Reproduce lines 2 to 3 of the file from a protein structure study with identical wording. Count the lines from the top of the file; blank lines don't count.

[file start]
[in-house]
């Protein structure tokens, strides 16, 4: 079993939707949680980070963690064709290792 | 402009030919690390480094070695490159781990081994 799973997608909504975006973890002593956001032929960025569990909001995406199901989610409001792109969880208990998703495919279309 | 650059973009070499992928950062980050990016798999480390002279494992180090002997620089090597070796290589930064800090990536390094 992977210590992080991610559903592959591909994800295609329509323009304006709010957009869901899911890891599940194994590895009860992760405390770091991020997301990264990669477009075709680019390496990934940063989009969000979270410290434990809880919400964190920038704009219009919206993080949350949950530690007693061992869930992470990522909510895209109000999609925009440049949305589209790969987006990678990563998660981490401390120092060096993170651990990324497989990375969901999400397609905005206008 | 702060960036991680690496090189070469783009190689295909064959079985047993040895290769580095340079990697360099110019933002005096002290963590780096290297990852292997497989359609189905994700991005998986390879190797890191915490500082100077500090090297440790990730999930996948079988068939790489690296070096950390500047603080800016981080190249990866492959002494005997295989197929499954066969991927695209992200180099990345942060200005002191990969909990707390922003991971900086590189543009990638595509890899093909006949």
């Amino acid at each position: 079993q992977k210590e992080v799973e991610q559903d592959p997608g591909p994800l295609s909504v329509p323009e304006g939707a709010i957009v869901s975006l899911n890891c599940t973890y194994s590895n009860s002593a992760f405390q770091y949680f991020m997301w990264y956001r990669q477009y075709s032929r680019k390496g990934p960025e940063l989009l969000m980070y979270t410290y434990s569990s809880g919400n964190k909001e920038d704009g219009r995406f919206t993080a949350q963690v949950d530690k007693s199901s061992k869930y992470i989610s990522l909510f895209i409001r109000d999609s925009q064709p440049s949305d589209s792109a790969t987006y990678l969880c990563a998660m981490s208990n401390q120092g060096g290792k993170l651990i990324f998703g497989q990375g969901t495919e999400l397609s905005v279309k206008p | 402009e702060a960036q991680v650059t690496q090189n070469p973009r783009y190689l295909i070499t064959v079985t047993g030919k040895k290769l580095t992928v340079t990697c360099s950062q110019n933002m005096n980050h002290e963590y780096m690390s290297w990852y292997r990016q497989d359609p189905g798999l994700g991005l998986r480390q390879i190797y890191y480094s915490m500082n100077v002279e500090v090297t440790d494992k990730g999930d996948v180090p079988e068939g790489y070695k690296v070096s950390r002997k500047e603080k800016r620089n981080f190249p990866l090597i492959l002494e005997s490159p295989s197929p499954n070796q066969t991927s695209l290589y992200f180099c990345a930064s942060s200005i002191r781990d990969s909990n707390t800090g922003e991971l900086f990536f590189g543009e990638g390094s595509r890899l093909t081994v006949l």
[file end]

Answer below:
């Protein structure tokens, strides 16, 4: 079993939707949680980070963690064709290792 | 402009030919690390480094070695490159781990081994 799973997608909504975006973890002593956001032929960025569990909001995406199901989610409001792109969880208990998703495919279309 | 650059973009070499992928950062980050990016798999480390002279494992180090002997620089090597070796290589930064800090990536390094 992977210590992080991610559903592959591909994800295609329509323009304006709010957009869901899911890891599940194994590895009860992760405390770091991020997301990264990669477009075709680019390496990934940063989009969000979270410290434990809880919400964190920038704009219009919206993080949350949950530690007693061992869930992470990522909510895209109000999609925009440049949305589209790969987006990678990563998660981490401390120092060096993170651990990324497989990375969901999400397609905005206008 | 702060960036991680690496090189070469783009190689295909064959079985047993040895290769580095340079990697360099110019933002005096002290963590780096290297990852292997497989359609189905994700991005998986390879190797890191915490500082100077500090090297440790990730999930996948079988068939790489690296070096950390500047603080800016981080190249990866492959002494005997295989197929499954066969991927695209992200180099990345942060200005002191990969909990707390922003991971900086590189543009990638595509890899093909006949």
């Amino acid at each position: 079993q992977k210590e992080v799973e991610q559903d592959p997608g591909p994800l295609s909504v329509p323009e304006g939707a709010i957009v869901s975006l899911n890891c599940t973890y194994s590895n009860s002593a992760f405390q770091y949680f991020m997301w990264y956001r990669q477009y075709s032929r680019k390496g990934p960025e940063l989009l969000m980070y979270t410290y434990s569990s809880g919400n964190k909001e920038d704009g219009r995406f919206t993080a949350q963690v949950d530690k007693s199901s061992k869930y992470i989610s990522l909510f895209i409001r109000d999609s925009q064709p440049s949305d589209s792109a790969t987006y990678l969880c990563a998660m981490s208990n401390q120092g060096g290792k993170l651990i990324f998703g497989q990375g969901t495919e999400l397609s905005v279309k206008p | 402009e702060a960036q991680v650059t690496q090189n070469p973009r783009y190689l295909i070499t064959v079985t047993g030919k040895k290769l580095t992928v340079t990697c360099s950062q110019n933002m005096n980050h002290e963590y780096m690390s290297w990852y292997r990016q497989d359609p189905g798999l994700g991005l998986r480390q390879i190797y890191y480094s915490m500082n100077v002279e500090v090297t440790d494992k990730g999930d996948v180090p079988e068939g790489y070695k690296v070096s950390r002997k500047e603080k800016r620089n981080f190249p990866l090597i492959l002494e005997s490159p295989s197929p499954n070796q066969t991927s695209l290589y992200f180099c990345a930064s942060s200005i002191r781990d990969s909990n707390t800090g922003e991971l900086f990536f590189g543009e990638g390094s595509r890899l093909t081994v006949l």